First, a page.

This post revolves a lot around the idea of project based learning as analysis lends itself well to that environment.
Often we are pushed to the limits with our pacing guides and testing expectations. We feel we do not have the time to allow kids to analyze their own progress, projects, work, or learning. Consider Bloom’s Taxonomy if you will. Analysis sits up there at the top looking down upon the memory and understanding skills. If you think you and your students are just skating around on memory and understanding then pause and think about providing the opportunity for some student self-analysis.
Digital tools can make student self-analysis super easy and efficient. First off, if student work is in digital format like Notability, Google Drive, or Kidblog, analyzing work is super easy. Work can’t get lost and it is easy to track. Self-analysis can be private, or be used as a conference tool between teacher and student.
Here are some tools that could be utilized for self analysis by kids.
- Evernote App is great for middle and high schoolers. It syncs up with all of their devices and lets students add in web clips, audio feeds, and share with whomever they choose. It also builds notebooks so reflections could be easily organized by topic or date.
- Video journals could be used for students who are super verbal or enjoy recording their thoughts without using the writing process. This could be as simple as using the camera on an iPad or other tablet and saving it their camera roll. Videos could be loaded to a private YouTube account playlist that is then shared only to the teacher. I recommend this workflow only if you have a google domain for students for security reasons. Students could also use iMovie if they want to add in clips of their work and talk about their thoughts about the project.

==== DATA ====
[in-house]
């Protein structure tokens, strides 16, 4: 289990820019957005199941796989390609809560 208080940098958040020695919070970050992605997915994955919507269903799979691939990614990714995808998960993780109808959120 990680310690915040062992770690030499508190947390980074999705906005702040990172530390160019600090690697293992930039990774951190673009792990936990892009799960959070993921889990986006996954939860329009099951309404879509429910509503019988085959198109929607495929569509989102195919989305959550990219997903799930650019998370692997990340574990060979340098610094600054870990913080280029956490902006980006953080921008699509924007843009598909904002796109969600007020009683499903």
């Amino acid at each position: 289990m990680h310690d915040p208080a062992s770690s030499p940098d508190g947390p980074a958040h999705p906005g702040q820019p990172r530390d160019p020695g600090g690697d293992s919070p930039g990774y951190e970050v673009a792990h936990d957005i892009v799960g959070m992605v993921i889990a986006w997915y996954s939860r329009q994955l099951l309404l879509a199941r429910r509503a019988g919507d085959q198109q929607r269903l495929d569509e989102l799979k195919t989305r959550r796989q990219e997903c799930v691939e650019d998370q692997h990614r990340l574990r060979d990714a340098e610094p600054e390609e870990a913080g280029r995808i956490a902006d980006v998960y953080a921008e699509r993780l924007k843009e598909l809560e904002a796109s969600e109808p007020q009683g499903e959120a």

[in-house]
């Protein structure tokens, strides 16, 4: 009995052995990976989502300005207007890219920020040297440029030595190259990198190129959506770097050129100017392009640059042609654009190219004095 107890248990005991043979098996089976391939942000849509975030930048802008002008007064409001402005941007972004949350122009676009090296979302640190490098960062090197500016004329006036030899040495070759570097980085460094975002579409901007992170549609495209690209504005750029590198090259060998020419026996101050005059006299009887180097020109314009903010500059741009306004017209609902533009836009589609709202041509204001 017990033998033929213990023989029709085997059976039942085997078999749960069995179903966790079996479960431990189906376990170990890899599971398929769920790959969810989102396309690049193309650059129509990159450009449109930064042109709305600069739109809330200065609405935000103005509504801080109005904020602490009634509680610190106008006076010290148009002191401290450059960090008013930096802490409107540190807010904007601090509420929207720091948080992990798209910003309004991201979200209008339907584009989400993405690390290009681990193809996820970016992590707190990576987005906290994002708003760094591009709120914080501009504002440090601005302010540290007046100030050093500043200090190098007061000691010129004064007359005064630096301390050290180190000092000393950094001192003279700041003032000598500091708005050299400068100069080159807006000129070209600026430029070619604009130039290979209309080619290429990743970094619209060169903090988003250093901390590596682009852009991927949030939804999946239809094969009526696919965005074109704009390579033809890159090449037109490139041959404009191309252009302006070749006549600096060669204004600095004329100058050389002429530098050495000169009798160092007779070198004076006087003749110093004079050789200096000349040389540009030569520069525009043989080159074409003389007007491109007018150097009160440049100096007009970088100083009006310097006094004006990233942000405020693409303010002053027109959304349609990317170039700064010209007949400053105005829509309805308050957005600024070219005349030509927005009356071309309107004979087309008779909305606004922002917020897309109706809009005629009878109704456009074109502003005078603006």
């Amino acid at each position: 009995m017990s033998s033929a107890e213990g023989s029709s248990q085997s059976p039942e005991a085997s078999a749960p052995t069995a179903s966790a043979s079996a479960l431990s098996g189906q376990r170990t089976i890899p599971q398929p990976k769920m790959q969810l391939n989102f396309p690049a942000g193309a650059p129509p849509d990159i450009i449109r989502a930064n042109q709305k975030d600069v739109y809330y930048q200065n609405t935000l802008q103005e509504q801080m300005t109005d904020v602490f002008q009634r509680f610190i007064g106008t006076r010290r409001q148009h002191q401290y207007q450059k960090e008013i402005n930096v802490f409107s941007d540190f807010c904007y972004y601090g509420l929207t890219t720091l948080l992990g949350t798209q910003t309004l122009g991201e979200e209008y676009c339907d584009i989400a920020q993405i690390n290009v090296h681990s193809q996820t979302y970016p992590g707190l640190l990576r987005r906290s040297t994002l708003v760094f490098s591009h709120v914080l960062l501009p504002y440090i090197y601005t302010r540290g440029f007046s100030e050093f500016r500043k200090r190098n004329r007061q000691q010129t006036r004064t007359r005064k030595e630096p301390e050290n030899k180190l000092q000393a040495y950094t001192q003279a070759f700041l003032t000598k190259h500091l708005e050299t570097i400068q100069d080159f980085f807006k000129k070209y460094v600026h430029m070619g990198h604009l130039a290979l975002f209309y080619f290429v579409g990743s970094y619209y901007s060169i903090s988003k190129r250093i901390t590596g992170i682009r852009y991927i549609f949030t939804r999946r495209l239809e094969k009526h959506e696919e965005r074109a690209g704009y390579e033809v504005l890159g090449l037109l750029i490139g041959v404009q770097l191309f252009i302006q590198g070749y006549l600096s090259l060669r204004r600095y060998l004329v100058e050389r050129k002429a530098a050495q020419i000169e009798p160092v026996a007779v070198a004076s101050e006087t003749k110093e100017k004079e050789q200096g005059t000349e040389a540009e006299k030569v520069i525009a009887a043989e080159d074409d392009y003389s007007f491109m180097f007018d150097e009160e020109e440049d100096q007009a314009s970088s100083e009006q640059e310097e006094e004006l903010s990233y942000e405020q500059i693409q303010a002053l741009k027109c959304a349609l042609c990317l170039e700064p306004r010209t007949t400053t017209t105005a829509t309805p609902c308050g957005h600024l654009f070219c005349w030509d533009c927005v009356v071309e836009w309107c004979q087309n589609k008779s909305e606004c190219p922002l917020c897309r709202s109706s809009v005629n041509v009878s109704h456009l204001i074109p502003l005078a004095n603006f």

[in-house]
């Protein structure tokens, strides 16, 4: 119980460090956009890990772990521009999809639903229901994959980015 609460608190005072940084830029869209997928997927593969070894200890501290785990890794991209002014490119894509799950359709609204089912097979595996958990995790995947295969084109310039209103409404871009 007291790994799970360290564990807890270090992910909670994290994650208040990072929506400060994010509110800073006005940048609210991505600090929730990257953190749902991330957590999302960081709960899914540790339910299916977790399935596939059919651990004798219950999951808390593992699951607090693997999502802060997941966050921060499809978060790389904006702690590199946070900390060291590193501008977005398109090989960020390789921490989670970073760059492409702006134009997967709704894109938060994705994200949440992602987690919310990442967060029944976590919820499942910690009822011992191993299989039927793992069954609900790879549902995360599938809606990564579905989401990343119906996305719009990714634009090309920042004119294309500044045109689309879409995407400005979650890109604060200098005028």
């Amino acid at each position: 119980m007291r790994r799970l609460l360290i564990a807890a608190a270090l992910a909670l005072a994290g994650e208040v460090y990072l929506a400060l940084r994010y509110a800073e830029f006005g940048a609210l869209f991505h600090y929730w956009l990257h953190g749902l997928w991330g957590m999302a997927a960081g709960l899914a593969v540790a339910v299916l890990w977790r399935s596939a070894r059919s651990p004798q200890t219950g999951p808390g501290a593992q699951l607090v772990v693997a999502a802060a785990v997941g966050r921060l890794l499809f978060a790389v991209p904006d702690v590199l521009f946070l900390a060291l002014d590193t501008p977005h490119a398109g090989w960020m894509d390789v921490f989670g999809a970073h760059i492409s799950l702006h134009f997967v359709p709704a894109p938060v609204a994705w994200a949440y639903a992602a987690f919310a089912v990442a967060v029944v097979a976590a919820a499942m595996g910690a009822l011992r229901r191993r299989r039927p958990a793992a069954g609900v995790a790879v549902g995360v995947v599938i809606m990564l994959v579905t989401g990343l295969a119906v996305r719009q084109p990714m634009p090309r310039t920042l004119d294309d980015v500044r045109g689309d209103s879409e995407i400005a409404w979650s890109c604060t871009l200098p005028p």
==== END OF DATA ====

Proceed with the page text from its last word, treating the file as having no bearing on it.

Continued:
- Online sticky boards like linoit.com and padlet.com are great ways to create sticky boards with thoughts on a topic. Apps like Pic Collage also works great for sccrap booking ideas. Linoit and Padlet can be collaborative boards as well turning analyzing into a small group project.
- Analysis of elements
- What parts worked and what parts did not work for your project?
- Analysis of relationships
- Who helped you become more effective in your learning?
- Analysis of organizational principles
- Could you have arranged your project differently or used other tools that would have helped guide the project more efficiently?
How often are you analyzing what you teach? How often do you provide opportunities for students to analyze their learning, a project, or how they accomplished a goal?
Written by, Jenny Krzystowczyk